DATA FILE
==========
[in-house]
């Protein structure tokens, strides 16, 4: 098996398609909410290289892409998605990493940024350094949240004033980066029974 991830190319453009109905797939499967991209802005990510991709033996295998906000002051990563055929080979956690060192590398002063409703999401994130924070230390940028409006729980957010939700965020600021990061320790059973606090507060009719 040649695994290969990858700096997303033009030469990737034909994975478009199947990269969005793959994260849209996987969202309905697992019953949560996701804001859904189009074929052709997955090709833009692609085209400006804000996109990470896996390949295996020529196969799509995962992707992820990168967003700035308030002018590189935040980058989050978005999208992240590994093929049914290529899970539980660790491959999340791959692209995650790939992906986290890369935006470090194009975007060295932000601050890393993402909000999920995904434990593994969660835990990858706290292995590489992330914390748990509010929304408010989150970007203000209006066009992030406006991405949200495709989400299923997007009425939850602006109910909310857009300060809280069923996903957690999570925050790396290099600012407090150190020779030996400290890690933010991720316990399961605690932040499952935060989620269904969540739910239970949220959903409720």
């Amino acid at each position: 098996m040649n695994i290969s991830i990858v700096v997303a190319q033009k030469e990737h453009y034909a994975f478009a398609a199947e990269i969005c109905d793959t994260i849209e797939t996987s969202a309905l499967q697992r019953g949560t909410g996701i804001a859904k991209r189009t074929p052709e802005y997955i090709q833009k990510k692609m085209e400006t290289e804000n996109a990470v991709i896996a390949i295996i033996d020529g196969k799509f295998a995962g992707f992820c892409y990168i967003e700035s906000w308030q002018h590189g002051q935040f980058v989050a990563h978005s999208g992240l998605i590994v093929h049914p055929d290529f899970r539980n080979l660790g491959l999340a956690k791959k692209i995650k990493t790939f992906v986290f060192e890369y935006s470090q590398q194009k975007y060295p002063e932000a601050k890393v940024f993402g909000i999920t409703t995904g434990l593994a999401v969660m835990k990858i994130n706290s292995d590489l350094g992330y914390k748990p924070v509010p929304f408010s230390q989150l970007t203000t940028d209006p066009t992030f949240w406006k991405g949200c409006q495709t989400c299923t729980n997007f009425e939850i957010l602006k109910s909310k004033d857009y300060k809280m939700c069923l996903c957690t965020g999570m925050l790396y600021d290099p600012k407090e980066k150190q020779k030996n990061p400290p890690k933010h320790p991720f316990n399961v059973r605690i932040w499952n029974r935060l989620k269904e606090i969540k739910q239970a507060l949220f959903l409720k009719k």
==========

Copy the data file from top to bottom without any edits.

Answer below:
[in-house]
């Protein structure tokens, strides 16, 4: 098996398609909410290289892409998605990493940024350094949240004033980066029974 991830190319453009109905797939499967991209802005990510991709033996295998906000002051990563055929080979956690060192590398002063409703999401994130924070230390940028409006729980957010939700965020600021990061320790059973606090507060009719 040649695994290969990858700096997303033009030469990737034909994975478009199947990269969005793959994260849209996987969202309905697992019953949560996701804001859904189009074929052709997955090709833009692609085209400006804000996109990470896996390949295996020529196969799509995962992707992820990168967003700035308030002018590189935040980058989050978005999208992240590994093929049914290529899970539980660790491959999340791959692209995650790939992906986290890369935006470090194009975007060295932000601050890393993402909000999920995904434990593994969660835990990858706290292995590489992330914390748990509010929304408010989150970007203000209006066009992030406006991405949200495709989400299923997007009425939850602006109910909310857009300060809280069923996903957690999570925050790396290099600012407090150190020779030996400290890690933010991720316990399961605690932040499952935060989620269904969540739910239970949220959903409720």
């Amino acid at each position: 098996m040649n695994i290969s991830i990858v700096v997303a190319q033009k030469e990737h453009y034909a994975f478009a398609a199947e990269i969005c109905d793959t994260i849209e797939t996987s969202a309905l499967q697992r019953g949560t909410g996701i804001a859904k991209r189009t074929p052709e802005y997955i090709q833009k990510k692609m085209e400006t290289e804000n996109a990470v991709i896996a390949i295996i033996d020529g196969k799509f295998a995962g992707f992820c892409y990168i967003e700035s906000w308030q002018h590189g002051q935040f980058v989050a990563h978005s999208g992240l998605i590994v093929h049914p055929d290529f899970r539980n080979l660790g491959l999340a956690k791959k692209i995650k990493t790939f992906v986290f060192e890369y935006s470090q590398q194009k975007y060295p002063e932000a601050k890393v940024f993402g909000i999920t409703t995904g434990l593994a999401v969660m835990k990858i994130n706290s292995d590489l350094g992330y914390k748990p924070v509010p929304f408010s230390q989150l970007t203000t940028d209006p066009t992030f949240w406006k991405g949200c409006q495709t989400c299923t729980n997007f009425e939850i957010l602006k109910s909310k004033d857009y300060k809280m939700c069923l996903c957690t965020g999570m925050l790396y600021d290099p600012k407090e980066k150190q020779k030996n990061p400290p890690k933010h320790p991720f316990n399961v059973r605690i932040w499952n029974r935060l989620k269904e606090i969540k739910q239970a507060l949220f959903l409720k009719k």